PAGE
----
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Cirith Ungol -The Legacy MC [5 cassette box]


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Box with all four studio albums plus “Live At Country Club 1984” on tape with poster and lyrics. Limited to 1500 copies

Frost And Fire
Frost And Fire, Cirith Ungol’s debut album, was a decent enough attempt at sword-and-sorcery fantasy metal, and in some ways can be seen as a precursor to the bleaker, more influential work of Celtic Frost. Tim Baker is not the most melodic of vocalists, favoring a theatrical sing-speak for pretty much the entire record, but the band’s music is often strong enough to support him. That isn’t true for the entire album, as some of the compositions tend to meander, but if Baker’s style isn’t a problem for you, Frost and Fire will be a sporadically enjoyable record that may very well be worth your time.

King Of The Dead
King Of The Dead, Cirith Ungol’s second album, is actually something of a step backwards from Frost and Fire; the production sounds a little muddier, the song structures less focused, and the hooks less apparent. “Hooks,” of course, refers mainly to the guitar riffs, because vocalist Tim Baker still hardly ever steps out of his shrill sing-speak delivery, which listeners generally find either deliciously evil or overdone and irritatingly silly. Cirith Ungol is actually a pretty ambitious band, but they’re also somewhat amateurish and cartoonishly over-the-top. Those aren’t necessarily reasons to dismiss their music, since bands like Venom and Celtic Frost — who were generally critically reviled during their existence — actually planted the seeds of the death metal revolution; however, Cirith Ungol doesn’t have Venom’s extremity or Celtic Frost’s restless experimentation going for them, and they don’t have the songwriting chops to make up for those deficiencies. It’s apparent on King of the Dead that Cirith Ungol had a great deal of potential, but they don’t bring it together here.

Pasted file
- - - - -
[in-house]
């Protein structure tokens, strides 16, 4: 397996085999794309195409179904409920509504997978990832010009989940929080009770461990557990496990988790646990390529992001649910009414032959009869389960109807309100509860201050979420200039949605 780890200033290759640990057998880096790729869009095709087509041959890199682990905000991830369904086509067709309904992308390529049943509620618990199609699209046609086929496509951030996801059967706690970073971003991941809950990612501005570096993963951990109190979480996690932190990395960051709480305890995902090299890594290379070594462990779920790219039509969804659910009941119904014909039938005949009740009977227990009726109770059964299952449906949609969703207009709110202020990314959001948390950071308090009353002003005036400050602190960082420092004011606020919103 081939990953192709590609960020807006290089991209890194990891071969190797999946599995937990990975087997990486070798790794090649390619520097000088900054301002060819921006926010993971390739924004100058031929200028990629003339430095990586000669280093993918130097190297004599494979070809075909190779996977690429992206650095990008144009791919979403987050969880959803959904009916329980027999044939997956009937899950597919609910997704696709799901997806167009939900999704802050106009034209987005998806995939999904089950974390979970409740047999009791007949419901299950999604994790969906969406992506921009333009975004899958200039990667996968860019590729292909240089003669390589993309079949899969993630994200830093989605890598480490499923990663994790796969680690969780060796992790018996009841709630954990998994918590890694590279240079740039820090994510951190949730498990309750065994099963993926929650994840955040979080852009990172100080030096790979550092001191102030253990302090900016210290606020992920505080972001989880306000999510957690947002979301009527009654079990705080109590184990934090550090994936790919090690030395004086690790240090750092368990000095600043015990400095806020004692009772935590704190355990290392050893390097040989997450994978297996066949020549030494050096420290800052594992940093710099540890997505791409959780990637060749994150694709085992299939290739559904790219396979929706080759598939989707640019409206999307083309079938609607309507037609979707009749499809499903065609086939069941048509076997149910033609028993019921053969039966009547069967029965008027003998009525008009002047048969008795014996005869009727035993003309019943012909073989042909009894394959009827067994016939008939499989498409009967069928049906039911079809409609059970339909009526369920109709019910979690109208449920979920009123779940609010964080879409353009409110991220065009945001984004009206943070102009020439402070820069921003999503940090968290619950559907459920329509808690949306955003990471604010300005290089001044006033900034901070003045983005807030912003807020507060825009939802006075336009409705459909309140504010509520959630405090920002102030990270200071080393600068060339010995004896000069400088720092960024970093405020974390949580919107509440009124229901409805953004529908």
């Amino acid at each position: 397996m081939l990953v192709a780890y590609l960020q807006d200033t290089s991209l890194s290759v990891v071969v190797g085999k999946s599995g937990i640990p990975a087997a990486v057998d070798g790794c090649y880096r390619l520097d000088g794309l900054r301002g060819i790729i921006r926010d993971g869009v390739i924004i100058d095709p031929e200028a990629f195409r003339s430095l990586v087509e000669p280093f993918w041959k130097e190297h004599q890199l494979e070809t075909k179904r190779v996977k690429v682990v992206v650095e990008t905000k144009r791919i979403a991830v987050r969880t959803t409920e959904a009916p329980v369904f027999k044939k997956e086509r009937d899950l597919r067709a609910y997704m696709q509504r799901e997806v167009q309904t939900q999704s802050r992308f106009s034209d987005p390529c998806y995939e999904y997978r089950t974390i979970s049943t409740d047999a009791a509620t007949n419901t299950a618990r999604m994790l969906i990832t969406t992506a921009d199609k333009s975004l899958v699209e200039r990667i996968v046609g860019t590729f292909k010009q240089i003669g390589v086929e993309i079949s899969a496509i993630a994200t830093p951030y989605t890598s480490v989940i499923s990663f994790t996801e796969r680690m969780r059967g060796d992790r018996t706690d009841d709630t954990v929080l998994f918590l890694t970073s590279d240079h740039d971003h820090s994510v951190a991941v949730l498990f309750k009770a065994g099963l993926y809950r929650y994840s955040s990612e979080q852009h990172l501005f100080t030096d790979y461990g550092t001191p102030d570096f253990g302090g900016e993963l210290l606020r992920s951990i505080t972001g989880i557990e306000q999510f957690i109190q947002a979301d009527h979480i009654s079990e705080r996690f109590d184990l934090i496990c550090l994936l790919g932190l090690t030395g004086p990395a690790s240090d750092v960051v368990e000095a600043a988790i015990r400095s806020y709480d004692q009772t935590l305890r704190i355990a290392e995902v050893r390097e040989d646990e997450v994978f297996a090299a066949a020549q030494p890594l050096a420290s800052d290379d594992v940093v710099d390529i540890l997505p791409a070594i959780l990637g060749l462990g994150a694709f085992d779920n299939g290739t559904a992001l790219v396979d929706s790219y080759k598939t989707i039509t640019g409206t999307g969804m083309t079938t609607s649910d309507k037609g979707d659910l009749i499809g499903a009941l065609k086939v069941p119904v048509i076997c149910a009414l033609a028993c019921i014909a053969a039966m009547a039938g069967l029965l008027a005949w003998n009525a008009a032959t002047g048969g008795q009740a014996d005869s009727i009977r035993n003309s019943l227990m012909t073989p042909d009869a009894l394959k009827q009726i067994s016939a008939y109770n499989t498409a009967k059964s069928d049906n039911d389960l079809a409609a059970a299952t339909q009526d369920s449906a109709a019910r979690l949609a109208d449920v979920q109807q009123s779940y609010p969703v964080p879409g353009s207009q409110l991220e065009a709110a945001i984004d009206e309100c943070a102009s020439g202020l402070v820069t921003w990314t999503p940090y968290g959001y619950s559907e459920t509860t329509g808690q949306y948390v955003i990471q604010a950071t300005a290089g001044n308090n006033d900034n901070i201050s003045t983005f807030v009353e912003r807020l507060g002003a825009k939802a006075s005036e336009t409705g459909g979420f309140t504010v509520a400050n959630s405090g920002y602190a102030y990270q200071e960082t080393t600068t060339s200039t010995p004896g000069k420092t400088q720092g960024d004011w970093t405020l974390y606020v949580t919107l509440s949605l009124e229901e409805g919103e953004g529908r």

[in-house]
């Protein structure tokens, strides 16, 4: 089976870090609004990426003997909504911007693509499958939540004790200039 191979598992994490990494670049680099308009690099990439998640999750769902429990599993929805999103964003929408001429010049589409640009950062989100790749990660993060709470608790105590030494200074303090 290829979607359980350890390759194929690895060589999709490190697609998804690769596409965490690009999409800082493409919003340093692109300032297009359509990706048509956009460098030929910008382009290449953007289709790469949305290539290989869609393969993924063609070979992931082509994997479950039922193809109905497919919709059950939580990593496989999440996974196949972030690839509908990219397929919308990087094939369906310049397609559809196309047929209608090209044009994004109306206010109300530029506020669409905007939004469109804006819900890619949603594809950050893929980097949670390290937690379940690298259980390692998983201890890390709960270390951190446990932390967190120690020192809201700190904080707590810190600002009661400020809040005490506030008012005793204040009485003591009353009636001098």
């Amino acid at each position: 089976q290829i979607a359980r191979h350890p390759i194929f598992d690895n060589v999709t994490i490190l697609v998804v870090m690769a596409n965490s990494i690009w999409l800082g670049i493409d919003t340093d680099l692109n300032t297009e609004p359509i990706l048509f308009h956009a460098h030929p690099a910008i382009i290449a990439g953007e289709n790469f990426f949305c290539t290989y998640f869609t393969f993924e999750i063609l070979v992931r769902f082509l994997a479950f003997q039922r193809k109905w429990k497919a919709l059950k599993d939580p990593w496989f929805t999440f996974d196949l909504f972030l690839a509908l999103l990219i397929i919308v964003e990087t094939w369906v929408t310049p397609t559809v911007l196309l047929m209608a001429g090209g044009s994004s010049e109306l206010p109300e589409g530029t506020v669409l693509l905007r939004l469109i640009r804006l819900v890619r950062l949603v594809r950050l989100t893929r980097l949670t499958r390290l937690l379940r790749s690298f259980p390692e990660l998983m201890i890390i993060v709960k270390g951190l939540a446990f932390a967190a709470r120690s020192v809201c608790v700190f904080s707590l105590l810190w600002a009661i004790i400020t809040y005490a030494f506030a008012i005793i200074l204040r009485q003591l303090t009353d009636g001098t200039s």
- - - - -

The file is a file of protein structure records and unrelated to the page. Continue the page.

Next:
One Foot In Hell